The way we approach dental hygiene varies with an individual’s age. This is especially true of children versus adults.
You take your child to a kids’ dentist because they specialize in pediatric oral care. That means handling problems that only children experience, from early childhood caries to overcoming the fear of the chair.
Yet even though differences tend to smooth out among adults, we still need to recognize that a significant demographic faces challenges to their oral health. The elderly are in danger of faltering health linked to dental issues, which is associated with negative impacts on the quality of living.
An oral health complacency
Singaporeans take immense pride in being world-class in so many things. The Little Red Dot isn’t blessed with the natural resources that other nations have, so we’ve had to maximize what we’ve got.
Our infrastructure and man-made attractions rival anything in the rest of OECD. We are consistently at the top of world rankings when considering education, safety, economic strength, and other factors that comprise livability. Even the pleasant climate and prevalence of English as the lingua franca work in our favor.
None of these advantages came easily. We’re only a few generations removed from British independence and the start of our remarkable development success story. Our elders recall those days well. Their competitive spirit is the root of our national kiasu culture.
That’s why it’s a remarkable contradiction that Singapore lags behind the rest of the developed world when it comes to oral health care among the elderly.
In a 2016 survey by the National Dental Centre Singapore (NDCS), it was found that 31% of Singaporeans aged 60 or over have lost all their teeth. The rate for the same age group among other developed nations is typically between 17 to 20%.
In Sweden, people aged 80 above have an average of 25 teeth. Among Singaporeans of the same age, only 9% retain at least 20 teeth.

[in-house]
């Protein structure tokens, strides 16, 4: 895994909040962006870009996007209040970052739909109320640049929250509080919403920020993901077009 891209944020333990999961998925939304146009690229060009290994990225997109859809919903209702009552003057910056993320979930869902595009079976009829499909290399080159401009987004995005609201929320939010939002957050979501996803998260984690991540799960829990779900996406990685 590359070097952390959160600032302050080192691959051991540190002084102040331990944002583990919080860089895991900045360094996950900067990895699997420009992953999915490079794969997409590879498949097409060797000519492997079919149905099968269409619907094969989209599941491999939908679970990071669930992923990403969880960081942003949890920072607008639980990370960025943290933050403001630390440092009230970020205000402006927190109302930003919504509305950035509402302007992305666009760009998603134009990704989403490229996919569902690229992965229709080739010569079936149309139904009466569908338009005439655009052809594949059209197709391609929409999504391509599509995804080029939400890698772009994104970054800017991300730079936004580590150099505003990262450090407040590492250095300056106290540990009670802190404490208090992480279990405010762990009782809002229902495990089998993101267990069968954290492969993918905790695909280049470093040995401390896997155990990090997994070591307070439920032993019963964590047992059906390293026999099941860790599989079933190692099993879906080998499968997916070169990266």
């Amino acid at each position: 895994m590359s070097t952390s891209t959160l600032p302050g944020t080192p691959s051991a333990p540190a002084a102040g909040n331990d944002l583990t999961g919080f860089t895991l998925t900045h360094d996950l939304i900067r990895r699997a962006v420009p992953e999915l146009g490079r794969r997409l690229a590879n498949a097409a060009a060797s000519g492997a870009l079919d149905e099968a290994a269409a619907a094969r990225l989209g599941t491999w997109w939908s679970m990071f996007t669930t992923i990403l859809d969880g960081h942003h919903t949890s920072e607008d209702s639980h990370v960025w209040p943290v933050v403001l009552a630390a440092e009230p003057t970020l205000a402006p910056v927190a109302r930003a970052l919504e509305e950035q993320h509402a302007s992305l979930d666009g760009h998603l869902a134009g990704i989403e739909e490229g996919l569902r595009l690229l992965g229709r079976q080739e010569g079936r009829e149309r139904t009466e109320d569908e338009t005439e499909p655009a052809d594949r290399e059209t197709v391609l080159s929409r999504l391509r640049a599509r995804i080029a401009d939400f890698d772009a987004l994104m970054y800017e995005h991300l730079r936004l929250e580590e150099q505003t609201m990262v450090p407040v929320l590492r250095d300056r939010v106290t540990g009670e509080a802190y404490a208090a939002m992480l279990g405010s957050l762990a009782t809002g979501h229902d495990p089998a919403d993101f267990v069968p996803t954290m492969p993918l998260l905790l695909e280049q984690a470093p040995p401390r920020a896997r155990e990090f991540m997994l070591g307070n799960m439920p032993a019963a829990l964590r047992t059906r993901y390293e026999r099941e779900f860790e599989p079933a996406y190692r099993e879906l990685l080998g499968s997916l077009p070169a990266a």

For people whose defining characteristic is arguably that they hate to be bested at anything, we seem surprisingly complacent about dental hygiene as we age.
This age-related gulf in oral health can be attributed at least partly to Singapore’s rapid development. Currently, any Singaporean who’s 60 years or older is unlikely to have grown up enjoying the first-class quality of living that we now take for granted.
As any parent knows, good dental hygiene starts when you’re a child. And access to adequate oral health care makes a difference but is linked to a family’s affluence.
Compared to younger generations today, our elders grew up with less money and placed less value on establishing the habits associated with proper tooth care. It follows that if you focus on that demographic, dental problems will be magnified accordingly.
This explanation can account for the prevalence of tooth decay and edentulism among our seniors, but it doesn’t excuse complacency.
Global research by the WHO has consistently shown that poor oral health is positively correlated with the incidence of non-communicable diseases like diabetes, cancer, cardiovascular, or chronic respiratory disease. Your teeth are a window into your overall physical health and reflect lifestyle choices and risk factors, good or bad.
Dental issues are a warning sign that other problems might be going on elsewhere in your body. And the most vulnerable demographic is also the one that’s increasing most rapidly relative to the population, thanks to lower birth rates and rising life expectancy. This trend, too, is a warning that we need to step up oral health interventions in our country.
Raising the floor
The challenge we face is not focusing solely on the patients we have now but instead emphasizing how we can lift the bottom of outcomes among tomorrow’s elderly.
On the institutional level, the NDCS will be aided by the recent establishment of the National Dental Research Institute Singapore. The research group’s thrust will be developing new therapies for common chronic diseases, advancing better community care models, and exploring new opportunities on the technological front.
As individuals, we can all recognize that older generations don’t necessarily benefit from the same education and information that we now have regarding dental hygiene.
This has a negative effect on their attitudes towards dental hygiene and services. They may view dental appointments as optional, tooth decay as something inevitable, and modern sugary diets as acceptable. They may even feel fear and anxiety, similar to a child.
Instead of being blind to this deficit, we can intervene to change people’s attitudes in our lives. If consultation with a primary care doctor is more accessible, that could be an opportunity to reinforce the need for oral examination or procedures.
Our society will eventually catch up in this aspect. In the meantime, let’s be competitive and raise the floor for everyone we can help personally.